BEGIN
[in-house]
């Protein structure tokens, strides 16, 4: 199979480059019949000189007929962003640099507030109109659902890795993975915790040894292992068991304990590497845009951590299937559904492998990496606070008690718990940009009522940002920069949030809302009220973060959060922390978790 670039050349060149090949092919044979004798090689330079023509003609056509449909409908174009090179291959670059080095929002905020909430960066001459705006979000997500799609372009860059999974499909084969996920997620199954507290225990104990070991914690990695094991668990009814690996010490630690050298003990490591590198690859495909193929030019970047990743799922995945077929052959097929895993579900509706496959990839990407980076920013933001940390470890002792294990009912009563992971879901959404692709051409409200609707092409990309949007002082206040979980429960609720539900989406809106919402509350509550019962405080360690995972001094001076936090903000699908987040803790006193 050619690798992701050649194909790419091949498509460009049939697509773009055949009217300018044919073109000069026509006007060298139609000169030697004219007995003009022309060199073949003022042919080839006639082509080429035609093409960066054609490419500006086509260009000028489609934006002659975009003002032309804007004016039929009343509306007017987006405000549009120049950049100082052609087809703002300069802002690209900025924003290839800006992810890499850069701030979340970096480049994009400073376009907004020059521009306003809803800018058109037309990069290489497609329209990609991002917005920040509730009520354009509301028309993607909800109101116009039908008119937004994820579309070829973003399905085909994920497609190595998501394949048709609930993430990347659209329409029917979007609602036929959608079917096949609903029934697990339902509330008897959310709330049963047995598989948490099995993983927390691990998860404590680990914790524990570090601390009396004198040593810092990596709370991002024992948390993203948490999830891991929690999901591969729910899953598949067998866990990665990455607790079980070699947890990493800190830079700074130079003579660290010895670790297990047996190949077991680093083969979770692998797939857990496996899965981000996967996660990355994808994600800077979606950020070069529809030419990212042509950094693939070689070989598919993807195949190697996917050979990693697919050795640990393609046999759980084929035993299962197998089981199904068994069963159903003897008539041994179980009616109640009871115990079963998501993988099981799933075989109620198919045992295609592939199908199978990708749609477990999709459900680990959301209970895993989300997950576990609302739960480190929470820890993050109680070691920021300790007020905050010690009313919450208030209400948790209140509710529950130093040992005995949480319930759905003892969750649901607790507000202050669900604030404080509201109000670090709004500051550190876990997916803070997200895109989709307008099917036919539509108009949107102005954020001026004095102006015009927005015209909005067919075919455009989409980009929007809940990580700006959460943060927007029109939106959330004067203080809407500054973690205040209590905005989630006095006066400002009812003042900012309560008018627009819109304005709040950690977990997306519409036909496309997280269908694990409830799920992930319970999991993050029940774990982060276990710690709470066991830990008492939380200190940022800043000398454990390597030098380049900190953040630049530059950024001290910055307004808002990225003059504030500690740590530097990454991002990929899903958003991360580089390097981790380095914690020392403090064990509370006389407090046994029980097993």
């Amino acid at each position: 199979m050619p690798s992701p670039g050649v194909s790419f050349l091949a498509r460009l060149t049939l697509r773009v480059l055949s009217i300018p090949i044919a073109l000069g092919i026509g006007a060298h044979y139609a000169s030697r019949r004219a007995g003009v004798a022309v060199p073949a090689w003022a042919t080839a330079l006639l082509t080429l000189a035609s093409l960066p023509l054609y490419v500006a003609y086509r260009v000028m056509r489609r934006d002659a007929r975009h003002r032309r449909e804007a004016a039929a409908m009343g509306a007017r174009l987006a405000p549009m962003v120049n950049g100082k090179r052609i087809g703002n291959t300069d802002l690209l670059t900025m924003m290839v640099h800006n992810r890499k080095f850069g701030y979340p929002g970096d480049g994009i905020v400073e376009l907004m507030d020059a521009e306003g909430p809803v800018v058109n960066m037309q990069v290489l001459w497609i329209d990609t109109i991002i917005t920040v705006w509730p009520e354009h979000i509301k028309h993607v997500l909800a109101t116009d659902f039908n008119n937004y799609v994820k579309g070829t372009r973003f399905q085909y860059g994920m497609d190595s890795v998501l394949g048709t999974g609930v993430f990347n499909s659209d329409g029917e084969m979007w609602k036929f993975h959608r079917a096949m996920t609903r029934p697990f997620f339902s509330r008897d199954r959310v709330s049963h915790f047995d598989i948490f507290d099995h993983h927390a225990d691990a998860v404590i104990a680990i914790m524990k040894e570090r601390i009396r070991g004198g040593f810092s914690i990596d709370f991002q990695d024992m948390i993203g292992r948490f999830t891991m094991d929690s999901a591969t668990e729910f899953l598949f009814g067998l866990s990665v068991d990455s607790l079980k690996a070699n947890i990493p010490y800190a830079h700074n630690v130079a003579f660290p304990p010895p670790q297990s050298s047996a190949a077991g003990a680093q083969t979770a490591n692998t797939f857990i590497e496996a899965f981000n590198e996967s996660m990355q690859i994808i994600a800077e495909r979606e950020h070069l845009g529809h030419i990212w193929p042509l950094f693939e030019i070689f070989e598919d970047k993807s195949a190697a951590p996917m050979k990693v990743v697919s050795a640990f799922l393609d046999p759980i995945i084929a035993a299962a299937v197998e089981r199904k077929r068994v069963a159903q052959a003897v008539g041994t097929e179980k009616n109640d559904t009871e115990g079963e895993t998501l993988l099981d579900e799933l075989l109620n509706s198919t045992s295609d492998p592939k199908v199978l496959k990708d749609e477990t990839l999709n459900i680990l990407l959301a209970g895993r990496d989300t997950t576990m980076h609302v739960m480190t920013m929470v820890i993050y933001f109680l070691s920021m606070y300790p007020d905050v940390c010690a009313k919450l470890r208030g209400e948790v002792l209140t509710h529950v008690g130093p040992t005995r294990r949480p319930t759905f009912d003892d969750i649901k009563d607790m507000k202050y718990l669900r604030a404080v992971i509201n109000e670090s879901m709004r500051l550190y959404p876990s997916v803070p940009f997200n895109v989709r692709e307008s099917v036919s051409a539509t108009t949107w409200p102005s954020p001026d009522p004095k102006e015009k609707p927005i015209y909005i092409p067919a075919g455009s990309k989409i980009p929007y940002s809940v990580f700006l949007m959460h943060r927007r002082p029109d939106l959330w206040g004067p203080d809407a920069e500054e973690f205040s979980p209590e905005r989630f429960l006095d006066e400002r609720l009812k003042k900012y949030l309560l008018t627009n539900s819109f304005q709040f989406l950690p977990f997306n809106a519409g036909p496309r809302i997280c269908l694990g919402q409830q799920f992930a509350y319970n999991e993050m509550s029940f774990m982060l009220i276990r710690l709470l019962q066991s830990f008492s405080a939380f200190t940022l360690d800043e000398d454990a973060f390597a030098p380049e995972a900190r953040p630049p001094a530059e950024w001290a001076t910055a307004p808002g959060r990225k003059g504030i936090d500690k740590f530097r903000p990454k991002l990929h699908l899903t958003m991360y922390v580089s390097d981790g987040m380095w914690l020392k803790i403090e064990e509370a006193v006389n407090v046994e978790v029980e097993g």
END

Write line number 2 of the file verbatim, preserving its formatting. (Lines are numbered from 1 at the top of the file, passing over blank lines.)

């Protein structure tokens, strides 16, 4: 199979480059019949000189007929962003640099507030109109659902890795993975915790040894292992068991304990590497845009951590299937559904492998990496606070008690718990940009009522940002920069949030809302009220973060959060922390978790 670039050349060149090949092919044979004798090689330079023509003609056509449909409908174009090179291959670059080095929002905020909430960066001459705006979000997500799609372009860059999974499909084969996920997620199954507290225990104990070991914690990695094991668990009814690996010490630690050298003990490591590198690859495909193929030019970047990743799922995945077929052959097929895993579900509706496959990839990407980076920013933001940390470890002792294990009912009563992971879901959404692709051409409200609707092409990309949007002082206040979980429960609720539900989406809106919402509350509550019962405080360690995972001094001076936090903000699908987040803790006193 050619690798992701050649194909790419091949498509460009049939697509773009055949009217300018044919073109000069026509006007060298139609000169030697004219007995003009022309060199073949003022042919080839006639082509080429035609093409960066054609490419500006086509260009000028489609934006002659975009003002032309804007004016039929009343509306007017987006405000549009120049950049100082052609087809703002300069802002690209900025924003290839800006992810890499850069701030979340970096480049994009400073376009907004020059521009306003809803800018058109037309990069290489497609329209990609991002917005920040509730009520354009509301028309993607909800109101116009039908008119937004994820579309070829973003399905085909994920497609190595998501394949048709609930993430990347659209329409029917979007609602036929959608079917096949609903029934697990339902509330008897959310709330049963047995598989948490099995993983927390691990998860404590680990914790524990570090601390009396004198040593810092990596709370991002024992948390993203948490999830891991929690999901591969729910899953598949067998866990990665990455607790079980070699947890990493800190830079700074130079003579660290010895670790297990047996190949077991680093083969979770692998797939857990496996899965981000996967996660990355994808994600800077979606950020070069529809030419990212042509950094693939070689070989598919993807195949190697996917050979990693697919050795640990393609046999759980084929035993299962197998089981199904068994069963159903003897008539041994179980009616109640009871115990079963998501993988099981799933075989109620198919045992295609592939199908199978990708749609477990999709459900680990959301209970895993989300997950576990609302739960480190929470820890993050109680070691920021300790007020905050010690009313919450208030209400948790209140509710529950130093040992005995949480319930759905003892969750649901607790507000202050669900604030404080509201109000670090709004500051550190876990997916803070997200895109989709307008099917036919539509108009949107102005954020001026004095102006015009927005015209909005067919075919455009989409980009929007809940990580700006959460943060927007029109939106959330004067203080809407500054973690205040209590905005989630006095006066400002009812003042900012309560008018627009819109304005709040950690977990997306519409036909496309997280269908694990409830799920992930319970999991993050029940774990982060276990710690709470066991830990008492939380200190940022800043000398454990390597030098380049900190953040630049530059950024001290910055307004808002990225003059504030500690740590530097990454991002990929899903958003991360580089390097981790380095914690020392403090064990509370006389407090046994029980097993």